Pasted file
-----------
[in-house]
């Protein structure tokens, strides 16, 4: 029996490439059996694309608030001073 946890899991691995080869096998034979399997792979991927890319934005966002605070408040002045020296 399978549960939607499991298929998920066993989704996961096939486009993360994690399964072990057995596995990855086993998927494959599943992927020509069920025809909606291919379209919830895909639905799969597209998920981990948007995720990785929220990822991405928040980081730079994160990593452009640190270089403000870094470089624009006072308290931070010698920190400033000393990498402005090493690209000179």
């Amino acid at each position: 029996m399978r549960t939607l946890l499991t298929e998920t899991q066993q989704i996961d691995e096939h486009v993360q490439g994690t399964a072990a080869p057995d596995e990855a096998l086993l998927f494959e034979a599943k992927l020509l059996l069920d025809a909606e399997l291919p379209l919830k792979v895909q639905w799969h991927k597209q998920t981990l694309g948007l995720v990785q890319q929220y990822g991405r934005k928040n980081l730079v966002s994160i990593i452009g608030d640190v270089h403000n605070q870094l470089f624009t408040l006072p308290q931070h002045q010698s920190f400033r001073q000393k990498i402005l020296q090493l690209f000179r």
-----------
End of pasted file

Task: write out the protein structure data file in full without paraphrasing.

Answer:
[in-house]
């Protein structure tokens, strides 16, 4: 029996490439059996694309608030001073 946890899991691995080869096998034979399997792979991927890319934005966002605070408040002045020296 399978549960939607499991298929998920066993989704996961096939486009993360994690399964072990057995596995990855086993998927494959599943992927020509069920025809909606291919379209919830895909639905799969597209998920981990948007995720990785929220990822991405928040980081730079994160990593452009640190270089403000870094470089624009006072308290931070010698920190400033000393990498402005090493690209000179």
């Amino acid at each position: 029996m399978r549960t939607l946890l499991t298929e998920t899991q066993q989704i996961d691995e096939h486009v993360q490439g994690t399964a072990a080869p057995d596995e990855a096998l086993l998927f494959e034979a599943k992927l020509l059996l069920d025809a909606e399997l291919p379209l919830k792979v895909q639905w799969h991927k597209q998920t981990l694309g948007l995720v990785q890319q929220y990822g991405r934005k928040n980081l730079v966002s994160i990593i452009g608030d640190v270089h403000n605070q870094l470089f624009t408040l006072p308290q931070h002045q010698s920190f400033r001073q000393k990498i402005l020296q090493l690209f000179r």